February 21, 2003
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Where to Find the Productivity Gains from Innovation?
The surge in U.S. productivity growth that began in the mid-1990s has generated considerable debate among economists. While most agree that the boom in information technology (IT) investment greatly contributed to this surge, many argue whether this contribution is mostly due to productivity gains in the manufacture of IT goods or whether the productivity gains “flowed downstream” from the IT manufacturers to the users of IT goods in other industries. If productivity gains do flow downstream to users, then it is more likely that aggregate productivity growth will persist for many years, even if the pace of innovation were to stall, as downstream industries continue to discover productive uses of the new technologies.
While the focus on the impact of IT innovations in recent years is understandable, innovations in equipment affecting users’ productivity has been much broader. A key source of the innovation in business equipment has been industrial research and development (R&D). Thus, knowing the relative amounts of R&D spent to develop various types of business equipment gives a sense of the degree of “innovativeness” embodied in each type of equipment and allows us to move beyond a dichotomous world where only IT equipment is considered innovative. This Economic Letter reports the results of a study (Wilson 2002) that looks at industrial R&D spending on all types of business equipment and develops an index to measure how much R&D spending is embodied in a downstream industry’s equipment. The results show that the extent of R&D embodied in the equipment used by a downstream industry is an important contributor to that industry’s productivity growth. This finding provides strong evidence that much of the benefit of innovation does flow downstream from the innovating firms making equipment to the firms and industries that use the equipment embodying those innovations.
Why might we believe that productivity gains would flow downstream from the firms manufacturing the innovative goods to the firms using them? The answer lies in viewing an innovation as a kind of new product and then appealing to an analogy with the well-established theory of consumer surplus. In this theory, if the seller of a product cannot set the price—for each and every consumer—at the highest price the consumer is willing to pay, then some consumers will get the product at the market price, even though they were willing to pay more. The difference between the price those consumers were willing to pay and the actual price is called consumer surplus. In the case of the productivity benefit from an innovative piece of equipment, the situation is similar: because the productivity benefit of the innovation varies from firm to firm, some are willing to pay more than others; yet, if all firms face a common market price, some will get more productivity benefits per dollar of equipment than others.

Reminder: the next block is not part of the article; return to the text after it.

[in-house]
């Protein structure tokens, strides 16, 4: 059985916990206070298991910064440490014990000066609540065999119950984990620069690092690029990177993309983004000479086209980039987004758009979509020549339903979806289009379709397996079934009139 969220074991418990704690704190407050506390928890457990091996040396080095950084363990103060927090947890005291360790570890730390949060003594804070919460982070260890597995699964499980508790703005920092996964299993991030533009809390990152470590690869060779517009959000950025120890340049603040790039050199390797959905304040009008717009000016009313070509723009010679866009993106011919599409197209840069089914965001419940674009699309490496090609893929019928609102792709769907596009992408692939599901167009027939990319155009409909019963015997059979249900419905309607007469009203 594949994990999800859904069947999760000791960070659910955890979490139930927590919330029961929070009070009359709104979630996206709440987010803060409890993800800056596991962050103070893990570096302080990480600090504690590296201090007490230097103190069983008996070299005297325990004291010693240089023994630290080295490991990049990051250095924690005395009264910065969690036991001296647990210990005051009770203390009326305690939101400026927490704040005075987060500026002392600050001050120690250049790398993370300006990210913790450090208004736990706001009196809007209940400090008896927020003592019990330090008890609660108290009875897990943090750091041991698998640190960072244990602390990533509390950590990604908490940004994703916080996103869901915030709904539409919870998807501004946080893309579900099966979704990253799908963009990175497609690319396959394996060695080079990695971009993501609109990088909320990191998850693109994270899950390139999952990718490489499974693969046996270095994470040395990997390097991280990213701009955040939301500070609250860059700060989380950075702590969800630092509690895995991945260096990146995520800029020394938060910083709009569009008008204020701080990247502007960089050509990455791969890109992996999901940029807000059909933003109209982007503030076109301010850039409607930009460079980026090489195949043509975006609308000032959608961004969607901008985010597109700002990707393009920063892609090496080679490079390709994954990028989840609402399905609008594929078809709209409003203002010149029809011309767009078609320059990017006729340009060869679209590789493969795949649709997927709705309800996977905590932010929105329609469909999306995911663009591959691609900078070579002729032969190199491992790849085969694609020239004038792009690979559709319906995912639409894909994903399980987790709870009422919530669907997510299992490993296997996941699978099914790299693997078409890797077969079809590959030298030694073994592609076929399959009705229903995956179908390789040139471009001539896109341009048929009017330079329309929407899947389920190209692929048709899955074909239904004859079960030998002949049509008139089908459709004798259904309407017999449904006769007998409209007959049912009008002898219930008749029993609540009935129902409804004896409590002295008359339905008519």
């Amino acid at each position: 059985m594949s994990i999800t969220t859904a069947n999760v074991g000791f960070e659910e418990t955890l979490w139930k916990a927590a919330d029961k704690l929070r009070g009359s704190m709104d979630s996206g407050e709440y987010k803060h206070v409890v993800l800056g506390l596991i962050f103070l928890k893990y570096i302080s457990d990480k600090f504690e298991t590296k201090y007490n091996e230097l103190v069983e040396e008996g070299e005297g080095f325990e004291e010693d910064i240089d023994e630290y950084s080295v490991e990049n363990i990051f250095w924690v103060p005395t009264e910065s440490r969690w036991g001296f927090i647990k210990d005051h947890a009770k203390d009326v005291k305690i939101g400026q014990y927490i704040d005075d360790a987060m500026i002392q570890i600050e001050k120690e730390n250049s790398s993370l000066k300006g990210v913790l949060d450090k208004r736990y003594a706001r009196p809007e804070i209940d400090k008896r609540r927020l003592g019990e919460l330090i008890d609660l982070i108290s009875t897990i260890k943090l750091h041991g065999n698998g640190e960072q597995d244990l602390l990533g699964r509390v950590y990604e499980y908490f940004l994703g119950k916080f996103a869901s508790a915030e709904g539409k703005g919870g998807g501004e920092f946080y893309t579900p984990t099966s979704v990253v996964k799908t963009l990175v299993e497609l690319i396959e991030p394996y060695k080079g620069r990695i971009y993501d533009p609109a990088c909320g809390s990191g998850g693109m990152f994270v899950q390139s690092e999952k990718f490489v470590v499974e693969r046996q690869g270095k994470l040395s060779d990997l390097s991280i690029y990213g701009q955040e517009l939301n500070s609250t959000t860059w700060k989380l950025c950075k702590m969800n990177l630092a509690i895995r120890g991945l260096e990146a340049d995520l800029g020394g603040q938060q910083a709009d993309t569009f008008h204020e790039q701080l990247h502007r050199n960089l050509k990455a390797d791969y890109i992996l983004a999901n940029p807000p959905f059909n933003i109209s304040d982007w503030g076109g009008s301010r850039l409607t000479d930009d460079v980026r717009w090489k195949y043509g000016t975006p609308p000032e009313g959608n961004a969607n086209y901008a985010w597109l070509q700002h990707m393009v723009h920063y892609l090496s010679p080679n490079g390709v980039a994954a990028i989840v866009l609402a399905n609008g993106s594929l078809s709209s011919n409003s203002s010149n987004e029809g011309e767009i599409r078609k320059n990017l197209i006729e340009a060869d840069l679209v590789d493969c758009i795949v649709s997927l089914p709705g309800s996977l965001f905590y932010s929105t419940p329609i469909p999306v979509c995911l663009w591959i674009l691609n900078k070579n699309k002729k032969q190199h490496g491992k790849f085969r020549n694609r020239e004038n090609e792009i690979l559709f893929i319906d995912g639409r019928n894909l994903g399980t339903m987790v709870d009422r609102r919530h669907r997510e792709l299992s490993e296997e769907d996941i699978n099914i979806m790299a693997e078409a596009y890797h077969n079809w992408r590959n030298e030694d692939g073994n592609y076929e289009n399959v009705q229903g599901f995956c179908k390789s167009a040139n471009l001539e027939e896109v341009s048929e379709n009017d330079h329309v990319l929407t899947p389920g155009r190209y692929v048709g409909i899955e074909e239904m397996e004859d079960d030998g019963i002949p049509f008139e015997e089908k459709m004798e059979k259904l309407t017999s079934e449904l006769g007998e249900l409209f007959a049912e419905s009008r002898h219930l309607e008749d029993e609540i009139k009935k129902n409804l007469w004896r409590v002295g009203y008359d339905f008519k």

R&D consists of three components: basic research, which generates new scientific knowledge without a targeted application; applied research, which uses existing knowledge to invent or improve a specific application; and development, which commercializes new and improved applications. The majority of R&D spending is in applied research and development, and it makes up virtually all of industrial R&D (i.e., performed by private industry).
Applied R&D is either process-oriented or product-oriented. Process-oriented R&D improves a firm’s production process by using its existing capital, labor, and raw materials more efficiently or by using different types of capital, labor, and materials. For example, Boeing’s R&D unit, Phantom Works, devotes considerable resources to designing new assembly lines to use new high-speed, computer-aided machine tools most efficiently. In contrast, product-oriented R&D involves creating new or improved products; for example, machine tool companies expend product-oriented R&D on developing the innovative machine tools used in Boeing’s assembly lines. In general, it is product-oriented R&D that generates innovations that are traded on a market at a common price. And, as discussed above, consumer surplus theory suggests that these are the criteria that generate downstream productivity gains. Although basic research also contributes to generating marketed innovations, its link to any particular innovation is far less visible than it is for applied R&D.
The National Science Foundation (NSF) publishes data roughly biannually from 1957 to 1997 on industrial applied R&D by “product fields,” which include 13 types of business equipment. Figure 1 shows R&D as a share of GDP in 1957 and 1997 broken down by these equipment categories. (“Other Equipment Types” shows the median of the shares of six other fields that are not shown separately. Likewise, the data include two separate professional instruments categories, but only the median of their shares is shown.)
While real equipment R&D spending rose sixfold over the last four decades (rising from 0.8% to 1.4% of GDP), it was far from evenly distributed among types of equipment. For instance, real R&D directed at computers rose by a factor of 27 from 1957-1997, while aircraft R&D actually fell! (Interestingly, real aircraft R&D spending rose steadily from 1957 to 1987 but declined rapidly thereafter, ending up slightly below its 1957 level by 1997). As a share of GDP, R&D spending on computers rose from 0.03% to 0.24% while R&D on aircraft declined from 0.28% to 0.08%. The other categories all show substantial rises in R&D relative to GDP, though none are as dramatic as for computers.